Durotomy: A common complication of spinal surgery—and an important factor in some malpractice cases

December 4, 2017, Wolters Kluwer Health

Incidental durotomy—small tears of the outer membrane of the spinal cord—are a common occurrence in spinal surgery, and may lead to litigation. Most malpractice cases associated with dural tear end in a ruling in favor of the surgeon, reports a study in the journal Spine.

But certain types of durotomy cases are more likely to resolved in favor of the patient—especially when durotomy is detected late or causes more-severe injury, according to the new research. The lead author is Wesley M. Durand, ScB, a medical student at Brown University, Providence, R.I.

Durotomy in Malpractice Cases - What Factors Affect the Verdict?

In a search of three legal databases, the researchers identified 48 malpractice cases involving "incidental durotomy" during . Incidental durotomy refers to unintended tears or puncture of the dura mater: the tough covering the spinal cord. Dural tears occur frequently during spinal ; when promptly recognized and repaired, they generally cause no long-term problems.

However, complications can ensue if the dural tear is not repaired, or if it reopens after surgery (dehiscence). The researchers evaluated the outcomes of malpractice cases involving incidental durotomy, and factors associated with which way the case was decided. All 48 cases were resolved by verdict or settlement.

The with incidental durotomy were 24 men and 24 women, average age 55 years. Allegations included the need for additional surgery, delayed diagnosis/treatment, and/or improper durotomy repair. Injury severity included weakness in about 60 percent of cases and paralysis, , or death in 20 percent.

Most cases—about 56 percent—resulted in a verdict in favor of the physician or surgeon (defendant). That included more than 80 percent of cases not involving neurologic complications, such as weakness or brain damage.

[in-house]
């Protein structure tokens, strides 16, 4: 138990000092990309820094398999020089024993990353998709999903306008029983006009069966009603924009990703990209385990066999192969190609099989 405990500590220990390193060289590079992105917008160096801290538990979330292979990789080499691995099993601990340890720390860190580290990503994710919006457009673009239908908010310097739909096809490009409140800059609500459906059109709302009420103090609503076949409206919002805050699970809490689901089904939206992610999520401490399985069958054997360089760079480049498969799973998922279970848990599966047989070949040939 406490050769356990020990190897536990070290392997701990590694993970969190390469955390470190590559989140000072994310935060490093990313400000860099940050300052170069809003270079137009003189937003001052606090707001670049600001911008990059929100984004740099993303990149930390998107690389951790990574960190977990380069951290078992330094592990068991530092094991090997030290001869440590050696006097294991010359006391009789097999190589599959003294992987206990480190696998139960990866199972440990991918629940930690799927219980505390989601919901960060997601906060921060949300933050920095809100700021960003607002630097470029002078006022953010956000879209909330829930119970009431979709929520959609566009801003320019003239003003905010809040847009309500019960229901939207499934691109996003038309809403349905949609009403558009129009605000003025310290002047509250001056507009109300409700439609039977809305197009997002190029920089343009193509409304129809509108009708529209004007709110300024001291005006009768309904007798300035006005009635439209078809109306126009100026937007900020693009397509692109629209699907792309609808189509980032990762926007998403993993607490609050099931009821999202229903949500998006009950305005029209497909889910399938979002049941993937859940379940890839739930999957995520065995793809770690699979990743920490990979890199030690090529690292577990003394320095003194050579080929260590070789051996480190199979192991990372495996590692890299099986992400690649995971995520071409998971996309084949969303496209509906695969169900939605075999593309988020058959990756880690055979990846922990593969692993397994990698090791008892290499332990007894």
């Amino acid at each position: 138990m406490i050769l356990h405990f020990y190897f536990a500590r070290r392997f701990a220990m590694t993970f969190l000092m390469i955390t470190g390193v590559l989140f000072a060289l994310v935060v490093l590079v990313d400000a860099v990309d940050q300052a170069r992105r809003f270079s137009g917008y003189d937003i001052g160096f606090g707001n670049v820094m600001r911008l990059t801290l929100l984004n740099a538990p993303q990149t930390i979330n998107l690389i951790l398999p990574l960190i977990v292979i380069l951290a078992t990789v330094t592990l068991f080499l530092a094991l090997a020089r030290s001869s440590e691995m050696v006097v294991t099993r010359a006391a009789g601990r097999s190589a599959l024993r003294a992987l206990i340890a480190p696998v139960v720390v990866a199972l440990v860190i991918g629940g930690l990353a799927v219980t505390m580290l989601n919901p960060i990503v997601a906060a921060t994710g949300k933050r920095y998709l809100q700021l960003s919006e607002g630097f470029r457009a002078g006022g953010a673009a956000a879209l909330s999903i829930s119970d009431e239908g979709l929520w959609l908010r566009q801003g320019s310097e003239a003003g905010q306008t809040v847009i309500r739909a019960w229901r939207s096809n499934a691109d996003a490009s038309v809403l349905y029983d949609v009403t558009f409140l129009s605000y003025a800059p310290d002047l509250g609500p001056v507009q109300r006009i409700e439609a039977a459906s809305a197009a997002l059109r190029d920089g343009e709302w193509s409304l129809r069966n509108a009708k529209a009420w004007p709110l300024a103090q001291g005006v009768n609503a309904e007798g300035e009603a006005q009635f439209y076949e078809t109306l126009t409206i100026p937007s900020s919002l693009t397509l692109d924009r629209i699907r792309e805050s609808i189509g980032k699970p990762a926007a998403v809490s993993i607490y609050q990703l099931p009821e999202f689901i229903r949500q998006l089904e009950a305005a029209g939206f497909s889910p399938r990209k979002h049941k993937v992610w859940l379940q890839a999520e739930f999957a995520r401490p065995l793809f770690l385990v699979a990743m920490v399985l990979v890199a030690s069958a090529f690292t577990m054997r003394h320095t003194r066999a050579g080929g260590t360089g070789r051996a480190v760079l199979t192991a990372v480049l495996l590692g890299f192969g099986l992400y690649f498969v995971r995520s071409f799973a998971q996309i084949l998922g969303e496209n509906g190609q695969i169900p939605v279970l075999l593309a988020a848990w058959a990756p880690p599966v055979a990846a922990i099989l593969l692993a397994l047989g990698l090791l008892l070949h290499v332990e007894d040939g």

The remaining 44 percent of malpractice cases were settled or decided in favor of the patient or family (plaintiff). In cases involving a payment, the average amount was about $2.8 million (in 2016-adjusted dollars). Male plaintiffs were more likely to receive a favorable decision.

On its own, the need for further surgery to repair a dural tear did make it more likely that the patient would receive a favorable settlement or verdict. But a decision favoring the patient was more likely in cases with alleged delay in diagnosis/treatment, 62 percent; or improper repair, 73 percent.

The study helps to clarify the medicolegal aspects of durotomy-related verdicts and settlements. That's especially important because incidental durotomy is such a common—sometimes unavoidable—occurrence in spinal surgery.

The findings underscore that, from a legal standpoint, surgeons should not consider durotomy "an entirely benign event." Surgeons are more likely to prevail in cases where a dural tear is promptly recognized and treated, and when durotomy causes minor, non-neurological injuries. In contrast, a decision in favor of the patient is more likely if the durotomy goes unrecognized, results in more severe injuries, or reopens after repair. "These findings may be important for future tort reform," the researchers write.

Explore further: Peri-op management key in surgical resident malpractice

More information: Wesley M. Durand et al. Medical Malpractice Claims Following Incidental Durotomy Due to Spinal Surgery, SPINE (2017). DOI: 10.1097/BRS.0000000000002469

Related Stories

Peri-op management key in surgical resident malpractice

September 4, 2017